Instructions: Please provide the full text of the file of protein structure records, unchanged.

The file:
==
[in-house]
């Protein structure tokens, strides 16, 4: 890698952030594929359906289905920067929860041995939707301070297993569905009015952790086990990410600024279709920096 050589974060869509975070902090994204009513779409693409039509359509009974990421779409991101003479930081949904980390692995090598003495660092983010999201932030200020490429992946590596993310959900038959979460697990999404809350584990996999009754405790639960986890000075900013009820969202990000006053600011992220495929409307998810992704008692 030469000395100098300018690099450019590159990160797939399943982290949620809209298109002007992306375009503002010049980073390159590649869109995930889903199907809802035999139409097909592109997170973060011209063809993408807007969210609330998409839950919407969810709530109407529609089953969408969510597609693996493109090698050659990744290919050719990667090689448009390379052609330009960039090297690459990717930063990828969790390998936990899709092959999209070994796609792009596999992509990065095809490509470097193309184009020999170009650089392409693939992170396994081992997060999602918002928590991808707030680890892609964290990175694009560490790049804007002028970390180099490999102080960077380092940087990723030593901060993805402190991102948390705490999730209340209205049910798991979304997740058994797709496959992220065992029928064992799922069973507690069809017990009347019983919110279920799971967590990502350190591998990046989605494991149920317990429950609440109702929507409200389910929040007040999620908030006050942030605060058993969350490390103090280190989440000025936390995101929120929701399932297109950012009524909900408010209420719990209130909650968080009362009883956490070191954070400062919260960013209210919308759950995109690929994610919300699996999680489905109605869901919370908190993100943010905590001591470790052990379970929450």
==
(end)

[in-house]
């Protein structure tokens, strides 16, 4: 890698952030594929359906289905920067929860041995939707301070297993569905009015952790086990990410600024279709920096 050589974060869509975070902090994204009513779409693409039509359509009974990421779409991101003479930081949904980390692995090598003495660092983010999201932030200020490429992946590596993310959900038959979460697990999404809350584990996999009754405790639960986890000075900013009820969202990000006053600011992220495929409307998810992704008692 030469000395100098300018690099450019590159990160797939399943982290949620809209298109002007992306375009503002010049980073390159590649869109995930889903199907809802035999139409097909592109997170973060011209063809993408807007969210609330998409839950919407969810709530109407529609089953969408969510597609693996493109090698050659990744290919050719990667090689448009390379052609330009960039090297690459990717930063990828969790390998936990899709092959999209070994796609792009596999992509990065095809490509470097193309184009020999170009650089392409693939992170396994081992997060999602918002928590991808707030680890892609964290990175694009560490790049804007002028970390180099490999102080960077380092940087990723030593901060993805402190991102948390705490999730209340209205049910798991979304997740058994797709496959992220065992029928064992799922069973507690069809017990009347019983919110279920799971967590990502350190591998990046989605494991149920317990429950609440109702929507409200389910929040007040999620908030006050942030605060058993969350490390103090280190989440000025936390995101929120929701399932297109950012009524909900408010209420719990209130909650968080009362009883956490070191954070400062919260960013209210919308759950995109690929994610919300699996999680489905109605869901919370908190993100943010905590001591470790052990379970929450």